- Advisory: Don’t fall into the role of advisor even when the querent asks you directly for guidance. It’s not your role to fix their problem.
Do respond with, ‘I’m not giving advice, here – but this is what I see around you just now. This option feels positive, but this is your decision – do what feels right for you.’ This way, the querent makes the best decisions going forward, which is empowering for them. If you become their advisor, you potentially set up dependency: they want frequent readings – and often return to you with the same issue. It’s up to the querent to do the work.
- You’re good: Don’t think you have anything to prove. You’re perfectly positioned to give this reading, and what you share has value.
Do trust yourself as a reader. Open up to the loving universe, and the reading will flow. Be confident; if you come up against resistance, you can deal with it. For example, when I read cards at Psychic Sisters in Selfridges, London, one of my sister readers was asked by a client, ‘Where do I live?’ The client had walked in, primed with their ‘test’ question. The reader smiled back, ‘You know where you live; why do you need me to tell you?’ If you ever feel tested in a reading, it’s often because the person opposite is frightened of what their reading might reveal, or they simply mistrust the process. They need reassurance, so explaining how you work – see number 3 – can help get the reading on track. And if that doesn’t clear the air, it’s also fine not to continue the reading.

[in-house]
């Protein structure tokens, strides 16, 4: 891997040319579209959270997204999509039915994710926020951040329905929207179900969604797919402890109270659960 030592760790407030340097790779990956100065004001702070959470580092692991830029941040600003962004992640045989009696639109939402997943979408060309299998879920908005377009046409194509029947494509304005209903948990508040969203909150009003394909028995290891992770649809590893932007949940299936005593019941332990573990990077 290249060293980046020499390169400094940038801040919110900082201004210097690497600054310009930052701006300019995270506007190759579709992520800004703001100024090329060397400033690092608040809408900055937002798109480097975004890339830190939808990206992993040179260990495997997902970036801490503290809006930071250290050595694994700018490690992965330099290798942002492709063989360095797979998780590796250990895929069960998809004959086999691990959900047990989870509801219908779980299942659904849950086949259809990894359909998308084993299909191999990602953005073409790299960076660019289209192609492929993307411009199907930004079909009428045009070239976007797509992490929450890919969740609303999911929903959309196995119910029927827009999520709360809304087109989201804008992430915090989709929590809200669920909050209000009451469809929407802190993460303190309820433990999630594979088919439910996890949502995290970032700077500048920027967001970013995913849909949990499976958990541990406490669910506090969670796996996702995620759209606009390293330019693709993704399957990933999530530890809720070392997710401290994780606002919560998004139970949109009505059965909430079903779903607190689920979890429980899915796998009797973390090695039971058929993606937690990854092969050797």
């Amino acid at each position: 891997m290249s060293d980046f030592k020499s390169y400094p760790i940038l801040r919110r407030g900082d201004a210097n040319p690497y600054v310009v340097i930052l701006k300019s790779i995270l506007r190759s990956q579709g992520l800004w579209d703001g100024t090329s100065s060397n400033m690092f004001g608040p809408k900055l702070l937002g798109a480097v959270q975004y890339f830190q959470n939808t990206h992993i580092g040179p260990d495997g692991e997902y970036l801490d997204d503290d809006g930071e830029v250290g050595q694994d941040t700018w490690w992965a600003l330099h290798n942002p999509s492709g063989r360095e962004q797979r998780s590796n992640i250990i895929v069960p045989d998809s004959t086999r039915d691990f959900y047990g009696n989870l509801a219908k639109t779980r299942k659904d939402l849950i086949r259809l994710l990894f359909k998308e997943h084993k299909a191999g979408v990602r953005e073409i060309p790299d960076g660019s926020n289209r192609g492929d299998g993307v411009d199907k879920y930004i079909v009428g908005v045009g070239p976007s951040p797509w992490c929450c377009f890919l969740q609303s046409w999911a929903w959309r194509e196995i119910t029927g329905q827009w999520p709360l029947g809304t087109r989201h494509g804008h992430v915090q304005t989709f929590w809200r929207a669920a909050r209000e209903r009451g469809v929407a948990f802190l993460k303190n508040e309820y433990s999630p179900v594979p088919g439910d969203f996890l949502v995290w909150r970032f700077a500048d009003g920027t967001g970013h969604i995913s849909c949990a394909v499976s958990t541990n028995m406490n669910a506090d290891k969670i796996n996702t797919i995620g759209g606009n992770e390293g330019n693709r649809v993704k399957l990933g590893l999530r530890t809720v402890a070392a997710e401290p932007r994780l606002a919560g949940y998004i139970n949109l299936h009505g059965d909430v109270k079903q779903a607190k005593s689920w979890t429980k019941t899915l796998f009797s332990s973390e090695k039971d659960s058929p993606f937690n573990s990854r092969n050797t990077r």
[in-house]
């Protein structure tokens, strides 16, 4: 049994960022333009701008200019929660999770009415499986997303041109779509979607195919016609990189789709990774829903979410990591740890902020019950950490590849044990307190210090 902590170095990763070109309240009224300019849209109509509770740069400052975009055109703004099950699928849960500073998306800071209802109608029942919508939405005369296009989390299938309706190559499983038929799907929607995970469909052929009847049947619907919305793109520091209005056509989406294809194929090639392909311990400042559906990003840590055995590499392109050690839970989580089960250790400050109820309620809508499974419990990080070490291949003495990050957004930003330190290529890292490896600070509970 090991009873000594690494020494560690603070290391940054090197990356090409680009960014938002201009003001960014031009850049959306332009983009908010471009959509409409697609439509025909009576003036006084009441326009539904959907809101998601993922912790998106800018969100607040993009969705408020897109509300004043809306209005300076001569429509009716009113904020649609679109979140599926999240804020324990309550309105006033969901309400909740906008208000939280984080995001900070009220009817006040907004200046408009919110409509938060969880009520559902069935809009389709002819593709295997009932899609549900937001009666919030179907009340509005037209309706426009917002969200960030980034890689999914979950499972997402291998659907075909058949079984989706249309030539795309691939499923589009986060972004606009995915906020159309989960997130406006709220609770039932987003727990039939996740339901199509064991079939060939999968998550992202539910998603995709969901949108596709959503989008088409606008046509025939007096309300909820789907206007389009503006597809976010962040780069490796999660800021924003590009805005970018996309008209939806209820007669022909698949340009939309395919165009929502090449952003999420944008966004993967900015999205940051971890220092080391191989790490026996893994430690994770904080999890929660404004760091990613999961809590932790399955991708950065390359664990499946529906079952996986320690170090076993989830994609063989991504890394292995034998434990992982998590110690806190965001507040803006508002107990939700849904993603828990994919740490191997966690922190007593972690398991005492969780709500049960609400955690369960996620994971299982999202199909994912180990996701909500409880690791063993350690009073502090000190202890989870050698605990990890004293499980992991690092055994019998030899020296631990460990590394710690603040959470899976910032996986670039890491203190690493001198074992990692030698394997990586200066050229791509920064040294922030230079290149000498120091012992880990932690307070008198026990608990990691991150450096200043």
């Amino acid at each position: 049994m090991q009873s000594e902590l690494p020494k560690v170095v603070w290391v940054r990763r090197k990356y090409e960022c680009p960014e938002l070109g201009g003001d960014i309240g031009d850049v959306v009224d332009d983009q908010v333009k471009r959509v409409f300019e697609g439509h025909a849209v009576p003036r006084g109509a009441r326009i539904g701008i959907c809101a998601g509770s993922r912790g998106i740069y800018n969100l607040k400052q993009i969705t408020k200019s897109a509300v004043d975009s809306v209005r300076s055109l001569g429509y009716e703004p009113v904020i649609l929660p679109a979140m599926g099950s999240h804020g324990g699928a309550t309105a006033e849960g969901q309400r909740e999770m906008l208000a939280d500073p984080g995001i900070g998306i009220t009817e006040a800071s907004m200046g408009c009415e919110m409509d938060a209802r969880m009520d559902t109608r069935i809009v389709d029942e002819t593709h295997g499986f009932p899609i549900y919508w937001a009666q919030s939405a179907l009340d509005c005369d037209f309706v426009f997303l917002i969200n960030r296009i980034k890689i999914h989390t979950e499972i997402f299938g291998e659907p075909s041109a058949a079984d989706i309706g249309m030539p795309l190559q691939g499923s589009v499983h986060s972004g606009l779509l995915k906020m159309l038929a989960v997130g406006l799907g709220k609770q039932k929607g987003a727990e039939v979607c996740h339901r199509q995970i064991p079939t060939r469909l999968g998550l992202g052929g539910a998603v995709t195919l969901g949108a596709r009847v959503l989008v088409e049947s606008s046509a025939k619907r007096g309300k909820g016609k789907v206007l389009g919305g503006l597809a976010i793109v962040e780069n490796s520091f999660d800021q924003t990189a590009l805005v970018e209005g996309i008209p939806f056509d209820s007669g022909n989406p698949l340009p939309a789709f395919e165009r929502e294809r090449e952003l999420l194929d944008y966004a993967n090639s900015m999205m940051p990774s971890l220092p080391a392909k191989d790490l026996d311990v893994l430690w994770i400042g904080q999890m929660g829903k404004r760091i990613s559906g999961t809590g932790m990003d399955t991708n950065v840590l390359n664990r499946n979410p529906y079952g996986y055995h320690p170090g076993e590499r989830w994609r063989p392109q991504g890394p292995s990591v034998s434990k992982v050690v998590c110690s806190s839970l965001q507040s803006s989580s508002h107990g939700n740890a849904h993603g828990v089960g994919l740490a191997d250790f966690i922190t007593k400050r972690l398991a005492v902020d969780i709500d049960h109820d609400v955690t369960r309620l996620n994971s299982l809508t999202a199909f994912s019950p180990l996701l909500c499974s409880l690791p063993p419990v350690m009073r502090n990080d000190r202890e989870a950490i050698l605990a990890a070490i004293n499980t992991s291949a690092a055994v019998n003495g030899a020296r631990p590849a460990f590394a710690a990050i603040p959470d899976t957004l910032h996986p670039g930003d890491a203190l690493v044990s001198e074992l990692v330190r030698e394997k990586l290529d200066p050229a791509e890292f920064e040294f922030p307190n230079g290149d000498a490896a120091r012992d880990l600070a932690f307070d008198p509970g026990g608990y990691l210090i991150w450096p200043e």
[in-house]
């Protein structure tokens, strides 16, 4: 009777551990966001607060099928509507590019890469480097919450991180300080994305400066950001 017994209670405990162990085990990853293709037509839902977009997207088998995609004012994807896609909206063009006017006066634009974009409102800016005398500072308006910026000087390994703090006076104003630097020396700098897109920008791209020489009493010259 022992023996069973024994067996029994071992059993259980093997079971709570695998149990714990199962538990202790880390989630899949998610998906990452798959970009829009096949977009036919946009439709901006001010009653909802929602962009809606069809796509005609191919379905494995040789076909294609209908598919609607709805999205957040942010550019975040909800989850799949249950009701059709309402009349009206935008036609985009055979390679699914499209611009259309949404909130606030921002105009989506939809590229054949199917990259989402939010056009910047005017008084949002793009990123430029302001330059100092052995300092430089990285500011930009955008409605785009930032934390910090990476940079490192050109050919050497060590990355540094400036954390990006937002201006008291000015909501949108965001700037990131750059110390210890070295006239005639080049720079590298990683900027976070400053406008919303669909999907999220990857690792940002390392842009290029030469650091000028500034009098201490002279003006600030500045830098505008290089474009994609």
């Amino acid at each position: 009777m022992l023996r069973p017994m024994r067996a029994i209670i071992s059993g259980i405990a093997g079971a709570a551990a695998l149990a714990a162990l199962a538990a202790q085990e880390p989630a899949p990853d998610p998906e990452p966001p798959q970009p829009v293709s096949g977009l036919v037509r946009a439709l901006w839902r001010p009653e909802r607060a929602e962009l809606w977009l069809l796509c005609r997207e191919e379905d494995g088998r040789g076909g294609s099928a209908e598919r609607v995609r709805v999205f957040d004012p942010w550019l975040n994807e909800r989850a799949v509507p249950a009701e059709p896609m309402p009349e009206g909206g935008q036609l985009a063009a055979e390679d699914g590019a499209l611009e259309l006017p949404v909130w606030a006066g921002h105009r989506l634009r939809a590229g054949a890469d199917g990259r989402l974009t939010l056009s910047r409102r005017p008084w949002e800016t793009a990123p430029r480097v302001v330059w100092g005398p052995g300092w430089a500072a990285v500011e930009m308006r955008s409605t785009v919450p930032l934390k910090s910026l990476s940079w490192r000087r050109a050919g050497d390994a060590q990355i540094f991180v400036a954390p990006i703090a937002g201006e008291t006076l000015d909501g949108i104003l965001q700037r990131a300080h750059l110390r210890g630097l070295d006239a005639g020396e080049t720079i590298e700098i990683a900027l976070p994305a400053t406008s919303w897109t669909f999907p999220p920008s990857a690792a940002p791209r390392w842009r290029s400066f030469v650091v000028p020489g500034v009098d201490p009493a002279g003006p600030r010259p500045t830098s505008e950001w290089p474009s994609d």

- No pressure: Don’t get caught up in giving timescales and predictions. When your querent asks – or even demands, ‘When will this happen exactly?’ a reader can feel pressured to foretell a timing. And then, after the reading, the querent waits for that relationship to begin, or that house move to happen on that exact week or day – blind to other opportunities coming their way. If you’re asked for a specific timescale, explain that what you see are broad future influences, and go with what you sense from the cards – for example, fiery cards such as Wands reveal energy and speed, while earth-bound Pentacles suggest a slower pace.
Do explain that any timings you do give are fluid; the future is not set. Encourage the querent to trust their own intuition and go with the flow.